Covid not gone, expect uptick in cases, says Fauci

Advertisement

According to Fauci, who is also the White House chief medical advisor, BA.2 subvariant is about 50 to 60 per cent more transmissible than Omicron, yet it does not appear to be more severe….reports Asian Lite News

The Covid-19 pandemic is not over and the US is soon likely to see an uptick in cases due to the BA.2 subvariant of Omicron, according to the country’s infectious disease expert Anthony Fauci.

Fauci said that the BA.2 subvariant is estimated to account for about 25 or 30 per cent of new cases in the US, and could also become the most dominant variant in the country, CNBC reported.

While Fauci said he expects a rise in cases, it will not necessarily result in a massive surge like other variants have caused.

According to Fauci, who is also the White House chief medical advisor, BA.2 subvariant is about 50 to 60 per cent more transmissible than Omicron, yet it does not appear to be more severe.

“It does have increased transmission capability,” Fauci was quoted as saying on ABC News on Sunday.

“However, when you look at the cases, they do not appear to be any more severe and they do not appear to evade immune responses either from vaccines or prior infections.”

The variant has already caused cases to increase in China and several parts of Europe including the UK. Health officials continue to stress that coronavirus vaccines and boosters remain the best ways to prevent serious illness from the virus.

Other US health experts are also warning about the emergence of the BA.2, sub-variant of the highly contagious Omicron variant that led to a significant spike in cases in the US recently.

The variant could cause a new spike in cases but that the country is in a better position now than it was in the previous two years, when Covid-19 “defined our lives”, US Surgeon General Vivek Murthy was quoted as saying on Fox News on Sunday

“We should be prepared, Covid hasn’t gone away. Our focus should be on preparation, not on panic.”

Scott Gottlieb, a board member of Covid vaccine maker Pfizer and a former head of the Food and Drug Administration, similarly said he also expects “some uptick” due to BA.2 but “not a big wave of infection”.

“I think we’re going to continue to see low levels of infection through the summer. But before we get there, we’re probably going to see some tick-up of infection like the Europeans are seeing right now, maybe not as pronounced,” Gottlieb was quoted as saying on CBS.

Meanwhile, the US Centers for Disease Control and Prevention reported more than 31,200 new Covid cases on Saturday, including 958 deaths.

However, both are significantly down from the beginning of the year, the report said.

Murthy too issues warning

The COVID-19 pandemic has not gone away, Surgeon General Vivek Murthy warned on Sunday, saying that cases may rise and fall in the months to come.

Dr Murthy also expressed his concern over the lack of funding to fight the coronavirus pandemic.

“When we look at what’s happening around the world and over the last two years, we recognise that when cases increase in one part of the world, that often leads to increases in the other part of the world. And we should be prepared that, you know, COVID hasn’t gone away,” he told Fox News in an interview.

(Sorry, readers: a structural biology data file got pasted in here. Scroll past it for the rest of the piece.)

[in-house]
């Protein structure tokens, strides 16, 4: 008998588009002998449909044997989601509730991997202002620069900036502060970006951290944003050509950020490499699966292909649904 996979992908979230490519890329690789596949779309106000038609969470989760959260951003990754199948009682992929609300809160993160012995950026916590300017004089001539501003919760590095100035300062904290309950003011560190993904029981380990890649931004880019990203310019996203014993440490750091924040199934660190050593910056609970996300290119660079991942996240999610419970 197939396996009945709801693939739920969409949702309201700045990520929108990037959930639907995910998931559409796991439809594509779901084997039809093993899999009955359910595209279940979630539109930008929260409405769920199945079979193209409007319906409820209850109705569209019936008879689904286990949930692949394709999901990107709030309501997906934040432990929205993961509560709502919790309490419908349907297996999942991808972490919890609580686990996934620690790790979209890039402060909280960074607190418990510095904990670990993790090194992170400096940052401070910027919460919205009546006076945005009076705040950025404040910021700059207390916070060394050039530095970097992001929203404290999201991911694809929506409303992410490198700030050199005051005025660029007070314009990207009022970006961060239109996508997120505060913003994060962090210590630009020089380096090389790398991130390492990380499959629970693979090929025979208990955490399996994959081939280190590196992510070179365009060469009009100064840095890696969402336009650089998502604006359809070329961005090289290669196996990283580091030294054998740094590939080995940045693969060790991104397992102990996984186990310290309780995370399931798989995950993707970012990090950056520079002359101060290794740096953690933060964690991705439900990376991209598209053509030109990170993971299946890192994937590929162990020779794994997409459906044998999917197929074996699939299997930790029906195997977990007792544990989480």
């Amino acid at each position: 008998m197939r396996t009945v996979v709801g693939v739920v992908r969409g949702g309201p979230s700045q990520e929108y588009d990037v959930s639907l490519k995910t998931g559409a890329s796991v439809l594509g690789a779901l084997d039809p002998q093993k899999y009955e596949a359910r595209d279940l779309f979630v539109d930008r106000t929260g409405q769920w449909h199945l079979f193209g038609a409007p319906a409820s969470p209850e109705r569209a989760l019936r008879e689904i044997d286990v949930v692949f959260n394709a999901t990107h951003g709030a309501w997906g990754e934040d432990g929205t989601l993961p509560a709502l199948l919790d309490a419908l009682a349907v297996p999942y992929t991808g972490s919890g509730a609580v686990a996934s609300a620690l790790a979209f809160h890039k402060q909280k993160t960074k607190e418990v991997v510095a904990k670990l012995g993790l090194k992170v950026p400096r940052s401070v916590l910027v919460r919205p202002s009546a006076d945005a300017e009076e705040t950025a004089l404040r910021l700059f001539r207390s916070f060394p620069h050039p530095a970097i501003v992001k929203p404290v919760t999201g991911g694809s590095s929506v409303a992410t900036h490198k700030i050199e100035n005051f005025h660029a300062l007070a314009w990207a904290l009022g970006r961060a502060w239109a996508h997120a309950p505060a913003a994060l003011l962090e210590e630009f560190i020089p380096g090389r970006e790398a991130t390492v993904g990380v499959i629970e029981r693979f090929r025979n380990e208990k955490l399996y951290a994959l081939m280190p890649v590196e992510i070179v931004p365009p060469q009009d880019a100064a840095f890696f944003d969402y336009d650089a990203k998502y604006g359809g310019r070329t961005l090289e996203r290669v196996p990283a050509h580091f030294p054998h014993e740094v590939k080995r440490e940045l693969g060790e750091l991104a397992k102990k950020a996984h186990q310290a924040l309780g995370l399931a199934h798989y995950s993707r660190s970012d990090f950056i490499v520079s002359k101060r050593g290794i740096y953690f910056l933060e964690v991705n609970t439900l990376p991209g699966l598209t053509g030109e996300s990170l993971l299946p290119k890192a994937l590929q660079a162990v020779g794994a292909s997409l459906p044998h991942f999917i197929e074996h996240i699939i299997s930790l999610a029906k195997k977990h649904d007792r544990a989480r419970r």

“There may be rises and falls in cases in the months ahead. But here’s the key, our goal is to keep people out of the hospital, it’s to save their lives, and we have more tools to do that than ever before. So our focus should be on preparation, not on panic. And if we get people these tools, vaccines, boosters, treatments, then we can actually get through waves that may come and go.”

“The thing that concerns me right now is that as much work as we’ve done in the last two years to get the right tools, we’ve got to continue funding them and supporting them so they are available to people across the country. That’s what Congress moving to provide that funding is so cortical,” Dr Murthy said.

During the last wave of the omicron variant, most sick were unvaccinated.

“So, the bottom line is those vaccinations and boosters work and the treatments that we now have in greater quantities than ever before, those also help to reduce our risk, but you’d rather prevent an infection than get it and treat it. That’s why these vaccines and boosters are essential,” he asserted.

Older age and illnesses like obesity are the ones that put one at higher risk.

“Those include the vaccines and boosters, but we’ve also found that other tools, whether they are masks, whether they are using testing strategically, these can be helpful in limiting the spread of the virus,” Dr Murthy said.

Responding to a question, Dr Murthy said that he does not think they can afford to move on.

“But I do think that we can move forward with more confidence, that we can live our lives and not let COVID define our lives, because we do have, in fact, better tools that have proven to save our lives and keep us out of the hospital,” he said.

“Over the last two years, COVID defined our lives, it restricted us in profound ways. But because we have better tools, we have the power to move forward now and manage the virus and do so thoughtfully because, you know, we’ve been able to get our kids back to school, you know, over the last year.

“I mean more than 95 per cent of kids are back in school. That’s a big win. I’m a dad of two small kids who, thankfully, are back in school. We’ve gotten people back to work. People are seeing their family and friends again. We need to keep doing these things. We now have the tools to do so safely,” Dr Murthy added.

ALSO READ: Global Covid caseload tops 470.6 mn